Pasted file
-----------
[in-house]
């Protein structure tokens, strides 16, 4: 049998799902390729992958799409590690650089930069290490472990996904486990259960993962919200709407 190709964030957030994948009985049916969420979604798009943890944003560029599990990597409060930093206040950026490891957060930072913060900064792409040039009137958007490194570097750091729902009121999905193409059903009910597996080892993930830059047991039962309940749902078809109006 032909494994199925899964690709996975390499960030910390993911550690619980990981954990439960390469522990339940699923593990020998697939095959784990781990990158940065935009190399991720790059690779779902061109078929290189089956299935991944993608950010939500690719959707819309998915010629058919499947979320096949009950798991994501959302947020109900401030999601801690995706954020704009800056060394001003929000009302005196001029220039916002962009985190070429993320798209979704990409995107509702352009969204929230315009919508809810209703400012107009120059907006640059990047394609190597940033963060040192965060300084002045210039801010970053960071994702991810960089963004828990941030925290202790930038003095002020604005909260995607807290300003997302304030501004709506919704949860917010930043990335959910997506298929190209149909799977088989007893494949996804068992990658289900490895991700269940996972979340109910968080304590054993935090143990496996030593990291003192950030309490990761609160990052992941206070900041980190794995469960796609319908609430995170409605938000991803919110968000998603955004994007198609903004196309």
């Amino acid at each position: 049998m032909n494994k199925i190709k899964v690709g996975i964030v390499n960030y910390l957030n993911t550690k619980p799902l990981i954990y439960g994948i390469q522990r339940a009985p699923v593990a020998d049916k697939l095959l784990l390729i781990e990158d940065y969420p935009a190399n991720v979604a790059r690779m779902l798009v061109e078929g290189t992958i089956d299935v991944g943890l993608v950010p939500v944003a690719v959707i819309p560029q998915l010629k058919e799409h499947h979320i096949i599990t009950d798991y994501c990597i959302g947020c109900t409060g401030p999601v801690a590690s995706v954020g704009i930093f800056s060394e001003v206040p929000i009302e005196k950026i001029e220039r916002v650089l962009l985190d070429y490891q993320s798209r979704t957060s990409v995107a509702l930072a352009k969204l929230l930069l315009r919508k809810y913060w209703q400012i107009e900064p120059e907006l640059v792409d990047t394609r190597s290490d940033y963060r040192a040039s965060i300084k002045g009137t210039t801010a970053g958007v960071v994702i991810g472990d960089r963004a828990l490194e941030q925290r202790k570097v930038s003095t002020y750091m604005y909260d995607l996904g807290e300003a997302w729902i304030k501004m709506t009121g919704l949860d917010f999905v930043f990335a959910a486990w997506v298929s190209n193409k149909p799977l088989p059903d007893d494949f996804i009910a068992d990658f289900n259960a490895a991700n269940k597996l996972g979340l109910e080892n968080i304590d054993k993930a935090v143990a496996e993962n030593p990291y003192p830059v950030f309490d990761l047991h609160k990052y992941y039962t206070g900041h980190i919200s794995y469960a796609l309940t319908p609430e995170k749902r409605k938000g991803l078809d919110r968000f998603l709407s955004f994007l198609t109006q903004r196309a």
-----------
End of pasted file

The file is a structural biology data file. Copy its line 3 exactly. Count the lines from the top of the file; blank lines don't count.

């Amino acid at each position: 049998m032909n494994k199925i190709k899964v690709g996975i964030v390499n960030y910390l957030n993911t550690k619980p799902l990981i954990y439960g994948i390469q522990r339940a009985p699923v593990a020998d049916k697939l095959l784990l390729i781990e990158d940065y969420p935009a190399n991720v979604a790059r690779m779902l798009v061109e078929g290189t992958i089956d299935v991944g943890l993608v950010p939500v944003a690719v959707i819309p560029q998915l010629k058919e799409h499947h979320i096949i599990t009950d798991y994501c990597i959302g947020c109900t409060g401030p999601v801690a590690s995706v954020g704009i930093f800056s060394e001003v206040p929000i009302e005196k950026i001029e220039r916002v650089l962009l985190d070429y490891q993320s798209r979704t957060s990409v995107a509702l930072a352009k969204l929230l930069l315009r919508k809810y913060w209703q400012i107009e900064p120059e907006l640059v792409d990047t394609r190597s290490d940033y963060r040192a040039s965060i300084k002045g009137t210039t801010a970053g958007v960071v994702i991810g472990d960089r963004a828990l490194e941030q925290r202790k570097v930038s003095t002020y750091m604005y909260d995607l996904g807290e300003a997302w729902i304030k501004m709506t009121g919704l949860d917010f999905v930043f990335a959910a486990w997506v298929s190209n193409k149909p799977l088989p059903d007893d494949f996804i009910a068992d990658f289900n259960a490895a991700n269940k597996l996972g979340l109910e080892n968080i304590d054993k993930a935090v143990a496996e993962n030593p990291y003192p830059v950030f309490d990761l047991h609160k990052y992941y039962t206070g900041h980190i919200s794995y469960a796609l309940t319908p609430e995170k749902r409605k938000g991803l078809d919110r968000f998603l709407s955004f994007l198609t109006q903004r196309a």